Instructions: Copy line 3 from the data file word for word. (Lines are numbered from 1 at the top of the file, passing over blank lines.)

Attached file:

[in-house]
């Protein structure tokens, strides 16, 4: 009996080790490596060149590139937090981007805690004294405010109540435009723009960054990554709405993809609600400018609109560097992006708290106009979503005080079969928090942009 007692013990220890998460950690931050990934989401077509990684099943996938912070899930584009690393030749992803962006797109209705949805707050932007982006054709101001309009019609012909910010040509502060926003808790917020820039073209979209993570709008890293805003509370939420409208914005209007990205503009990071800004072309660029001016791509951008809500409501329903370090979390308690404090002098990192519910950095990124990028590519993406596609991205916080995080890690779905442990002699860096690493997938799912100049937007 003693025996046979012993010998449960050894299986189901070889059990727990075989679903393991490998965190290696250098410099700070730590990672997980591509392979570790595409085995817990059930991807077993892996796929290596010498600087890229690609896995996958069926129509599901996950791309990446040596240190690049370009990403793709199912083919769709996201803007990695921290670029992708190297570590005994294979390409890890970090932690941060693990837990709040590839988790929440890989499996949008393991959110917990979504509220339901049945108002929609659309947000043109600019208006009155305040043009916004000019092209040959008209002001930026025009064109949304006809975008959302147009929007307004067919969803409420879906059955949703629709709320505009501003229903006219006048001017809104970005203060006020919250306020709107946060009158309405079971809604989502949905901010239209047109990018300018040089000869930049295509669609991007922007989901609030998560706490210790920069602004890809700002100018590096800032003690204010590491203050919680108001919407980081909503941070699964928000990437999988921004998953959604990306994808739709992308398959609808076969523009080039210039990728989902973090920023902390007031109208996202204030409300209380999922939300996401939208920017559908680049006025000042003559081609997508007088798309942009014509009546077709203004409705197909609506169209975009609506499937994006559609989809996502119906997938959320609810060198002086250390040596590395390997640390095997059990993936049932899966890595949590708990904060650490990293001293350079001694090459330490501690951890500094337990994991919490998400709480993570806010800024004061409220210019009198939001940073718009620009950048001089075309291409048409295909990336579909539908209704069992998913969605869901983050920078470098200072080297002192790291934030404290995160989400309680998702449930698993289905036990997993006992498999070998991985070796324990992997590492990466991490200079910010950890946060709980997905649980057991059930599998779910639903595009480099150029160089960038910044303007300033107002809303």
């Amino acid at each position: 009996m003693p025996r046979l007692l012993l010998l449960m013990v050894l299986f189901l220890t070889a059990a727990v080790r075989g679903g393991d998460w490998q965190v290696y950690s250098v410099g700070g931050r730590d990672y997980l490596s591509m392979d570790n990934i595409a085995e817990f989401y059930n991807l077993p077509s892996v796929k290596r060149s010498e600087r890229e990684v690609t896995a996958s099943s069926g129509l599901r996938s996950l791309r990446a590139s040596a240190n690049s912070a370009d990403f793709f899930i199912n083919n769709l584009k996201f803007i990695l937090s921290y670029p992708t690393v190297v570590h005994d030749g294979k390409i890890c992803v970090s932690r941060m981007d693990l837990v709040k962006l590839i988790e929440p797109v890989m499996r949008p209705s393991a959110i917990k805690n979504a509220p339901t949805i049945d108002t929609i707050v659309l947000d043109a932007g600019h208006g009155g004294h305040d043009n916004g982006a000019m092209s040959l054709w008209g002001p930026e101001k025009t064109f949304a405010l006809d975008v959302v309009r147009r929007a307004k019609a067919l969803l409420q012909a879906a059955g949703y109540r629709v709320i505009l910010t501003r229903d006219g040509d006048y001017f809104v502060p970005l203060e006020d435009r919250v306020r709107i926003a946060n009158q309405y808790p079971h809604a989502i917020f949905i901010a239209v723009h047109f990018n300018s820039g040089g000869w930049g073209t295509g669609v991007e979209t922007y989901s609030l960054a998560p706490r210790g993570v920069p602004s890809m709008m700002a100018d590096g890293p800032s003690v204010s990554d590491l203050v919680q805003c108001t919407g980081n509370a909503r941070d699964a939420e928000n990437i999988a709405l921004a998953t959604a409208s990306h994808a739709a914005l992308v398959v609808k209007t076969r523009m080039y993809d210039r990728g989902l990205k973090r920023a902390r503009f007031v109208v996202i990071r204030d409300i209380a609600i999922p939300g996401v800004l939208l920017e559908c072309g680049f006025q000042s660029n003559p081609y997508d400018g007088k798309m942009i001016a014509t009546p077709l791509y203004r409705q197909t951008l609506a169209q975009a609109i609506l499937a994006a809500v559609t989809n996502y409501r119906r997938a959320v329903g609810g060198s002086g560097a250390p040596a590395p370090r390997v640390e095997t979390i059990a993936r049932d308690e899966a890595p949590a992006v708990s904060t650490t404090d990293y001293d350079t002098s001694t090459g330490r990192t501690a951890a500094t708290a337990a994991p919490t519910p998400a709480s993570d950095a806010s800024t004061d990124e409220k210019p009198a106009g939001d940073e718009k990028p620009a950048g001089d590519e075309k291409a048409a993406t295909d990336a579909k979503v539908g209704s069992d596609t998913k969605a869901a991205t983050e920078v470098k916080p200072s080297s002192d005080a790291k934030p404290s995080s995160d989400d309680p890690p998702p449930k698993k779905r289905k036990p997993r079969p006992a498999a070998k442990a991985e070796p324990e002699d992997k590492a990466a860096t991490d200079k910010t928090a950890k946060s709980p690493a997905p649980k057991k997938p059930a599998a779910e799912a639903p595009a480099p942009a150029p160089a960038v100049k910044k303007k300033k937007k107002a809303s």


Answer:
């Amino acid at each position: 009996m003693p025996r046979l007692l012993l010998l449960m013990v050894l299986f189901l220890t070889a059990a727990v080790r075989g679903g393991d998460w490998q965190v290696y950690s250098v410099g700070g931050r730590d990672y997980l490596s591509m392979d570790n990934i595409a085995e817990f989401y059930n991807l077993p077509s892996v796929k290596r060149s010498e600087r890229e990684v690609t896995a996958s099943s069926g129509l599901r996938s996950l791309r990446a590139s040596a240190n690049s912070a370009d990403f793709f899930i199912n083919n769709l584009k996201f803007i990695l937090s921290y670029p992708t690393v190297v570590h005994d030749g294979k390409i890890c992803v970090s932690r941060m981007d693990l837990v709040k962006l590839i988790e929440p797109v890989m499996r949008p209705s393991a959110i917990k805690n979504a509220p339901t949805i049945d108002t929609i707050v659309l947000d043109a932007g600019h208006g009155g004294h305040d043009n916004g982006a000019m092209s040959l054709w008209g002001p930026e101001k025009t064109f949304a405010l006809d975008v959302v309009r147009r929007a307004k019609a067919l969803l409420q012909a879906a059955g949703y109540r629709v709320i505009l910010t501003r229903d006219g040509d006048y001017f809104v502060p970005l203060e006020d435009r919250v306020r709107i926003a946060n009158q309405y808790p079971h809604a989502i917020f949905i901010a239209v723009h047109f990018n300018s820039g040089g000869w930049g073209t295509g669609v991007e979209t922007y989901s609030l960054a998560p706490r210790g993570v920069p602004s890809m709008m700002a100018d590096g890293p800032s003690v204010s990554d590491l203050v919680q805003c108001t919407g980081n509370a909503r941070d699964a939420e928000n990437i999988a709405l921004a998953t959604a409208s990306h994808a739709a914005l992308v398959v609808k209007t076969r523009m080039y993809d210039r990728g989902l990205k973090r920023a902390r503009f007031v109208v996202i990071r204030d409300i209380a609600i999922p939300g996401v800004l939208l920017e559908c072309g680049f006025q000042s660029n003559p081609y997508d400018g007088k798309m942009i001016a014509t009546p077709l791509y203004r409705q197909t951008l609506a169209q975009a609109i609506l499937a994006a809500v559609t989809n996502y409501r119906r997938a959320v329903g609810g060198s002086g560097a250390p040596a590395p370090r390997v640390e095997t979390i059990a993936r049932d308690e899966a890595p949590a992006v708990s904060t650490t404090d990293y001293d350079t002098s001694t090459g330490r990192t501690a951890a500094t708290a337990a994991p919490t519910p998400a709480s993570d950095a806010s800024t004061d990124e409220k210019p009198a106009g939001d940073e718009k990028p620009a950048g001089d590519e075309k291409a048409a993406t295909d990336a579909k979503v539908g209704s069992d596609t998913k969605a869901a991205t983050e920078v470098k916080p200072s080297s002192d005080a790291k934030p404290s995080s995160d989400d309680p890690p998702p449930k698993k779905r289905k036990p997993r079969p006992a498999a070998k442990a991985e070796p324990e002699d992997k590492a990466a860096t991490d200079k910010t928090a950890k946060s709980p690493a997905p649980k057991k997938p059930a599998a779910e799912a639903p595009a480099p942009a150029p160089a960038v100049k910044k303007k300033k937007k107002a809303s």